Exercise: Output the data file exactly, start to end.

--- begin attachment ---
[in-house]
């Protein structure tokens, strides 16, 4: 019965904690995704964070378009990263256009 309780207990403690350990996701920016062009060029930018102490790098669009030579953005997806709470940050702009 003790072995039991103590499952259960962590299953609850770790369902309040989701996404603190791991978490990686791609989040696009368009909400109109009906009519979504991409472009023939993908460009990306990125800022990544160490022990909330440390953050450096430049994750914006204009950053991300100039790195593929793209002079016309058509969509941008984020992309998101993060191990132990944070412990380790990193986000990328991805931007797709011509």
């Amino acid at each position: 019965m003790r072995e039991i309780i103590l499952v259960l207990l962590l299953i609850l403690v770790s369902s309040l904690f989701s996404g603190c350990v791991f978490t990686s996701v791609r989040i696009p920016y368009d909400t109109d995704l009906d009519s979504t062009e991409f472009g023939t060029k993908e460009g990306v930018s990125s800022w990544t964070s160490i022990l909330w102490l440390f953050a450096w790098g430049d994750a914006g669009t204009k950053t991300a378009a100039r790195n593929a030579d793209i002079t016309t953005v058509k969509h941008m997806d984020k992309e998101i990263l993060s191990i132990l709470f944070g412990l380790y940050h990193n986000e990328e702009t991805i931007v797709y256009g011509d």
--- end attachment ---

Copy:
[in-house]
């Protein structure tokens, strides 16, 4: 019965904690995704964070378009990263256009 309780207990403690350990996701920016062009060029930018102490790098669009030579953005997806709470940050702009 003790072995039991103590499952259960962590299953609850770790369902309040989701996404603190791991978490990686791609989040696009368009909400109109009906009519979504991409472009023939993908460009990306990125800022990544160490022990909330440390953050450096430049994750914006204009950053991300100039790195593929793209002079016309058509969509941008984020992309998101993060191990132990944070412990380790990193986000990328991805931007797709011509």
């Amino acid at each position: 019965m003790r072995e039991i309780i103590l499952v259960l207990l962590l299953i609850l403690v770790s369902s309040l904690f989701s996404g603190c350990v791991f978490t990686s996701v791609r989040i696009p920016y368009d909400t109109d995704l009906d009519s979504t062009e991409f472009g023939t060029k993908e460009g990306v930018s990125s800022w990544t964070s160490i022990l909330w102490l440390f953050a450096w790098g430049d994750a914006g669009t204009k950053t991300a378009a100039r790195n593929a030579d793209i002079t016309t953005v058509k969509h941008m997806d984020k992309e998101i990263l993060s191990i132990l709470f944070g412990l380790y940050h990193n986000e990328e702009t991805i931007v797709y256009g011509d």